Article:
The 8 Best Electrostatic Headphones
This wiki has been updated 9 times since it was first published in January of 2019. Electrostatic headphones operate by passing current through an ultra-thin membrane, providing a highly detailed soundstage with almost unrivaled breadth. In fact, they compete with high-end dynamic drivers and planar magnetic ear speakers for the hearts of devout audiophiles worldwide. While you will need a specialized amplifier, these can offer a nearly unmatched listening experience. When users buy our independently chosen editorial picks, we may earn commissions to help fund the Wiki. Skip to the best electrostatic headphone on Amazon.
Koss ESP950 This pair has been around for quite a while with only minor changes, which makes sense given their longstanding reputation for premium quality. If you're able to get your hands on a pair, you'll be in luck, because they're hard to find but also not that expensive when they are in stock. koss.com
November 18, 2020:
As we've noted before, this can be a highly subjective category, but some of the most available options on the market also happen to be some of the best. You'll notice right away that there are quite a few models from one company on our list.
The Stax SR-009 are probably the most well-known electrostatics out there, and for good reason they're often considered the gold standard. Their slightly lower-priced relatives, the Stax SR-007A MK2, are almost as good, but not quite as lush in the low end. The Stax Lambda SR-507 are a classic pair that's been upgraded over the years, although they're not the most comfortable. If you're not interested in spending an absolute fortune but still want to get into this audiophile hobby, the Stax SR-L300 are almost certainly the choice for you. In fact, some users say they outperform models that cost multiple times as much. We also want to point out that in addition to the headphones themselves, you'll need to get your hands on an official Stax or certified Stax-compatibile amplifier.
Rounding out the over-ear style, the HifiMan Jade II are a good alternative to the popular industry leader, and although their plastic build isn't the most luxurious, it does ensure that they're light and good for long listening sessions. The MrSpeakers Voce by Dan Clark, meanwhile, are some of the only ones to rival the top-of-the-line Stax in terms of quality. Mr. Clark and his engineers have apparently gone all-out on this pair, and received high marks for their success.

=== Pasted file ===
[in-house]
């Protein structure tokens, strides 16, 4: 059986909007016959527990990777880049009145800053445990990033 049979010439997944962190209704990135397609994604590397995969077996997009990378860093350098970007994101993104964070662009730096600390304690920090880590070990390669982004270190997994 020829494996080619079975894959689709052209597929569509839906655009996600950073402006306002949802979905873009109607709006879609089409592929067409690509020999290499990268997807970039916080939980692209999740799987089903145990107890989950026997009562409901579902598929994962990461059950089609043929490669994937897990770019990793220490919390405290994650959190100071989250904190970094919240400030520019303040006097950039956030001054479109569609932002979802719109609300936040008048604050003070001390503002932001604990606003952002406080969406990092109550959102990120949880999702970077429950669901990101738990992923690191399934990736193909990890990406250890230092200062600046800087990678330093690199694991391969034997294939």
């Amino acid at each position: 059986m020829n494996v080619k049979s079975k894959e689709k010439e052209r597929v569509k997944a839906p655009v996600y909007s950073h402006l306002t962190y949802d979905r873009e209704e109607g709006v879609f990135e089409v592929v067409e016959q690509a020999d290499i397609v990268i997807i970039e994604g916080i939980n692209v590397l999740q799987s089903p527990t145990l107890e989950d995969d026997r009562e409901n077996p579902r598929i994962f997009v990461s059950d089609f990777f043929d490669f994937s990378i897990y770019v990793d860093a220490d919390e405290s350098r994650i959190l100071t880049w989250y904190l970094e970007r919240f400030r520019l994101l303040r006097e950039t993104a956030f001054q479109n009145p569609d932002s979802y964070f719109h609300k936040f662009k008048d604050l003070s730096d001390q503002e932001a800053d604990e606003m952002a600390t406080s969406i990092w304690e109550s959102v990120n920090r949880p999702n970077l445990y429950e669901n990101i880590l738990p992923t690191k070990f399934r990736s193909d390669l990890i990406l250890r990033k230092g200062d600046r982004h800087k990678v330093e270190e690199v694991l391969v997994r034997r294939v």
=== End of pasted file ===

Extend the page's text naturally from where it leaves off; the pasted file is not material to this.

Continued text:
All that said, these high-end headphones aren't for everyone. Keep in mind that you'll definitely need a specialized amplifier, and also that these aren't recommended for use in high-humidity regions. If you decide against electrostatics, but still want to experience the finest in headphone sound quality, planar magnetic headphones might be the way to go.
January 23, 2019:
Here's the thing about headphones, especially the really, really expensive ones: there isn't really a "best" pair for everyone, because the listening experience is highly subjective. But we're pretty certain that every audiophile, no matter how picky, will find a suitable model in this list. Plus, for what it's worth, newer doesn't always mean better. Electrostatics have actually been around for decades, though they aren't as well known as dynamic-driven, or even planar magnetic headphones. The Koss, for example, are a 28-year-old design, and to this day hold up as a fantastic (and inexpensive) choice. If you've spoken with your fellow audiophiles at any length on the subject, of course, the Stax SR-009s will undoubtedly have come up in conversation. They're widely seen as the standard by which most others are judged.
Whether you're listening to someone else's recorded guitar solo, or your own, live, while you play it, the Shure in-ears are almost impossible to beat, in terms of comfort and clarity. The Stax ear buds are also great quality, and surprisingly affordable, though they just don't offer the punch of very costly models. The Shures are great for listening to recorded tunes, but they really shine for on-stage musicians such as guitarists, whose instruments fall in the middle range. Stax's Lambda are an old standard, and they are quite good, although the physical shape of the ear cups doesn't play so nicely with everyone's head.
HifiMan's new Jade IIs, on the other hand, potentially offer a seriously massive soundstage — because the cans, themselves, are very, very large. Mitchell and Johnson makes a few hybrid pairs that can sound great with more types of music than standard electrostatics, due to the dynamic drivers inside them which focus on the bass notes. And while there's a good chance that Monoprice's latest offerings sound great on a budget, they're so new that it's difficult to find detailed reviews as to their quality, though the first impressions we've seen are quite positive.